In brief

  • The top-five blockchain ecosystems in terms of developers are Ethereum, Polkadot, Cosmos, Solana, and Bitcoin, according to Electric Capital.
  • Polkadot and Solana have more active development than Ethereum did at similar points in its history.

There's nothing like a market boom to bring people aboard. After a record 2021 for crypto prices, more developers than ever joined Web3 projects last year.

And according to a new report from early-stage crypto investment firm Electric Capital, several protocol ecosystems are outpacing the largest developer ecosystem out there, Ethereum. "Polkadot, Solana, NEAR, [Binance Smart Chain], Avalanche, and Terra have faster initial ecosystem growth than Ethereum," the report states.

The metrics it uses to come to this conclusion are the length of days since the first "commit," or change to the code, and the number of total developers since launch. When measured against Ethereum at a similar stage, those six layer-1 ecosystems have more active developers.

Developer growth chart from Electric Capital
Source: Electric Capital

Solana, Avalanche, BSC, and Terra have all emerged in the past year as new hubs for decentralized finance (DeFi) activity, with their networks accommodating applications for peer-to-peer lending, swaps and other transactions. Their token prices have climbed the charts accordingly. NEAR is also integrating DeFi elements, causing its native coin to hit a record high this week. And after several years of work, Polkadot launched "parachains" at the end of December, essentially bringing smaller blockchains onto its network. 

Electric Capital's lengthy report includes several elements that put ecosystem growth in perspective, lest someone cries foul that it misrepresents Ethereum's overall value while puffing up rivals. 

First, it admits that "not all commits are created equal" in terms of time spent, and it limits its scope to open-source code repositories, which has the effect of undercounting total developers.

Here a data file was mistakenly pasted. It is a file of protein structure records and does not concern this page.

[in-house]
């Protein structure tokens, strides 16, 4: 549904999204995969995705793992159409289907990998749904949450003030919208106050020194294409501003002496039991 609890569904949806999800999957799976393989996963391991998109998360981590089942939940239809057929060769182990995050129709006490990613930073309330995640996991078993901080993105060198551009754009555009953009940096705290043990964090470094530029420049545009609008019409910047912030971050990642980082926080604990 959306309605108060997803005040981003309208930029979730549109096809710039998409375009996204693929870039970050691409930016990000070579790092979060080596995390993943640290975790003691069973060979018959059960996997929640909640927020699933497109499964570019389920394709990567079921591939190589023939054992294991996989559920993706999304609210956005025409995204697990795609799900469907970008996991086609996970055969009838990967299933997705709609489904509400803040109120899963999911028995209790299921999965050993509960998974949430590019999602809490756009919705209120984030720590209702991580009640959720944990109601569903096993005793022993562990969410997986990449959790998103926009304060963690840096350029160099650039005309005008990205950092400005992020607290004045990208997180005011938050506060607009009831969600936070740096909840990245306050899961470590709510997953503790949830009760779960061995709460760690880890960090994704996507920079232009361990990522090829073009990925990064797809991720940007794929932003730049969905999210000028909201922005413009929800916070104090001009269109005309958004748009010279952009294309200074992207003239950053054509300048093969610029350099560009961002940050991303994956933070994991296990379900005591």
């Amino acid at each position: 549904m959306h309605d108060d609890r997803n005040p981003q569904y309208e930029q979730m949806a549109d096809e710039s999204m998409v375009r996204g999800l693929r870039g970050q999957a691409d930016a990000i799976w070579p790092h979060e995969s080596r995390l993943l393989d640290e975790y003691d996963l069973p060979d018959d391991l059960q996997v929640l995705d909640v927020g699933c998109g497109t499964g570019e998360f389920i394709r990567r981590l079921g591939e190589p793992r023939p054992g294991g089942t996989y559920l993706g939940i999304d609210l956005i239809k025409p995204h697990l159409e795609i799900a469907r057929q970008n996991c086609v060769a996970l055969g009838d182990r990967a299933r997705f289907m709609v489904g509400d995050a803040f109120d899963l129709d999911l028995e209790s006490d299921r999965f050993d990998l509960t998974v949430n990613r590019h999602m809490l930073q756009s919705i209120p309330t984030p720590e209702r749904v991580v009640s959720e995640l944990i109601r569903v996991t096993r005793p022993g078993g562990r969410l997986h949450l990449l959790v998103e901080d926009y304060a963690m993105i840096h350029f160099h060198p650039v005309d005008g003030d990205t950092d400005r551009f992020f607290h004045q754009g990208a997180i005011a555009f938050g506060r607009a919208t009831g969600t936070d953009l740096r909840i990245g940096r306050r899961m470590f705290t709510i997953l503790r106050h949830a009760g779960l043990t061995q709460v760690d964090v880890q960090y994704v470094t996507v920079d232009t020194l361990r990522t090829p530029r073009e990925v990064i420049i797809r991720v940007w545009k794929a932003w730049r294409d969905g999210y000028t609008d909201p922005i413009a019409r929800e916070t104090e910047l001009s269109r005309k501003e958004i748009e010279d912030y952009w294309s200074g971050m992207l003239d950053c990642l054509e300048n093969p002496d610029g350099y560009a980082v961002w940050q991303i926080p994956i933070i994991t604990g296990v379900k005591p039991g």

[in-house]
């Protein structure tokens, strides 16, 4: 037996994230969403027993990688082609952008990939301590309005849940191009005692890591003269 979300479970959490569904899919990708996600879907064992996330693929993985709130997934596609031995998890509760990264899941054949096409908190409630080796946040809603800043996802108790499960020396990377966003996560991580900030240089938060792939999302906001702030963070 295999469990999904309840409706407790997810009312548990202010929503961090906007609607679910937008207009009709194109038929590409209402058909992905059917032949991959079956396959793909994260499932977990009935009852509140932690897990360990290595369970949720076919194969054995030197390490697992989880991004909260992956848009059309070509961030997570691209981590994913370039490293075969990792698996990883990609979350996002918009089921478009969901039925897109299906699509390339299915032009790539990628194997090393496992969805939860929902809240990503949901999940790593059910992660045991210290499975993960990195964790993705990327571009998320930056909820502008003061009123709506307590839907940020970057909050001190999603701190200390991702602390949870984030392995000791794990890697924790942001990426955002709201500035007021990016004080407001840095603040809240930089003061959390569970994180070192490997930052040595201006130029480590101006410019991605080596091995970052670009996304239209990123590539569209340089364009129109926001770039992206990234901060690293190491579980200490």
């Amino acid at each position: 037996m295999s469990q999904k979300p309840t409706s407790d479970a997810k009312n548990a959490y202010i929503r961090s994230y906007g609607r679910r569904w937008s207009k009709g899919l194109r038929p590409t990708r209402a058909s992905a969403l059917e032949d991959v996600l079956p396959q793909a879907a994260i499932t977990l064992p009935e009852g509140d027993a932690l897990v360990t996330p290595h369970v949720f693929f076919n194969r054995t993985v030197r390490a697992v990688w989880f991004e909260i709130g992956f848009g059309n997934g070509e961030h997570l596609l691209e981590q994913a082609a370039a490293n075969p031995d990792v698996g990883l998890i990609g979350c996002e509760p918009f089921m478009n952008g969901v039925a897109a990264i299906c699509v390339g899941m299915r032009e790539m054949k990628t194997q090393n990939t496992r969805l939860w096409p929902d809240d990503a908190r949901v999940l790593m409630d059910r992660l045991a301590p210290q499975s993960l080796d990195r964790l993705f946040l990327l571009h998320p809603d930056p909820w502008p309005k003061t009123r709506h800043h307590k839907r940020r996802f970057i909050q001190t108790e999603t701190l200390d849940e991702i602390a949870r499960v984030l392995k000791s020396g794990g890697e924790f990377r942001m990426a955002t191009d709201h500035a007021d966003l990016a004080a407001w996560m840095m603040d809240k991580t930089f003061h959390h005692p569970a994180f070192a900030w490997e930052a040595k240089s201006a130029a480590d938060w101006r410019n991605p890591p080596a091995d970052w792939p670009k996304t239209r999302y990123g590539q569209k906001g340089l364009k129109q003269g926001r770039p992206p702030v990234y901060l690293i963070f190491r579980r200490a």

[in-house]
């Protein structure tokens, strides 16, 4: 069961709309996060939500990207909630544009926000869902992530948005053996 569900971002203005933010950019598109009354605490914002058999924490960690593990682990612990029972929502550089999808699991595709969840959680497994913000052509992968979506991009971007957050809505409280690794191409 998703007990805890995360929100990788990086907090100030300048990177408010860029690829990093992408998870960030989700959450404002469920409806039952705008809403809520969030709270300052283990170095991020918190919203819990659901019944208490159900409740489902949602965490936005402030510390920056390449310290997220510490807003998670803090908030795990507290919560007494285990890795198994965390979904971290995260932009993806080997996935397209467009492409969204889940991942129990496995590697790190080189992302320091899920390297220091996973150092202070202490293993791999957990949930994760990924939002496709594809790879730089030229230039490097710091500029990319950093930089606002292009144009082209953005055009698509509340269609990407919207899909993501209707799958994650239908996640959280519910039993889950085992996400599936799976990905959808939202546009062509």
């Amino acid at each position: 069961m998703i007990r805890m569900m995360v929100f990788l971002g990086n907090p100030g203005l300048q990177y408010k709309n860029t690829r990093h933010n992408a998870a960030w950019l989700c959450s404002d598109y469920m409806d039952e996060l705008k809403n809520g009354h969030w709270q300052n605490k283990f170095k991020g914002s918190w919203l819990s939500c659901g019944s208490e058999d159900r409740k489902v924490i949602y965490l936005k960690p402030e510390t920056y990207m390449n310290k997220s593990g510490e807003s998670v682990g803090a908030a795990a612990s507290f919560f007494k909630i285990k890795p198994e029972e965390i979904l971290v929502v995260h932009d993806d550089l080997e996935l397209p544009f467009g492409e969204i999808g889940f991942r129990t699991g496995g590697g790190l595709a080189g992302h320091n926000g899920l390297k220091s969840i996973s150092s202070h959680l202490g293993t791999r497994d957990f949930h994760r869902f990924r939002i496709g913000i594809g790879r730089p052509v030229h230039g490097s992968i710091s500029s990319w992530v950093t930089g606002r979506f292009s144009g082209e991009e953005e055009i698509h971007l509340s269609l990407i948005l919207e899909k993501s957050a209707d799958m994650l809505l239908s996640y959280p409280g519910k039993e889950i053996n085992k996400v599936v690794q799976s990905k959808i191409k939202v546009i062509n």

Second, the report slices developer data in multiple ways, including looking at full-time, part-time, and one-time protocol and community developers. (Protocol devs work on the core blockchain while community devs work on the tools and applications on that blockchain.) When looking at only full-time developers (those with at least 10 commits per month), Solana, Polkadot, BSC, and NEAR still rank ahead of Ethereum at comparable stages; Avalanche and Terra do not. 

Third, Electric Capital also dives into retention levels across protocols and what makes devs stick around. (Hint: Those joining at the market peak aren't as likely to stay.) It finds that Ethereum draws the lion's share of new Web3 developers, averaging between 20 and 25% of the total each month. That equates to over 700 new developers for Ethereum per month, an all-time-high. Moreover, 30% of those developers who started full time on Ethereum projects in 2017 were still around in 2021. Across the entire Web3 space, retention through three years was 30%—Ethereum has lower rates of attrition.


Finally, there's a tacit recognition that Bitcoin and Ethereum existed in very different market environments than newer entrants such as Solana and Terra. Bull runs attract developers, per Electric Capital's findings, not the other way around. The success of Bitcoin and Ethereum through previous bull cycles helped prime the larger crypto ecosystem we're seeing today. Moreover, blockchains such as Avalanche and BSC borrowed core components of their networks from Ethereum, which have helped them attract developers familiar with the latter.

In terms of where things stand today—regardless of the blockchain's age—Ethereum still has the largest developer ecosystem, though Bitcoin has fallen to fifth, behind Polkadot, Cosmos, and Solana.

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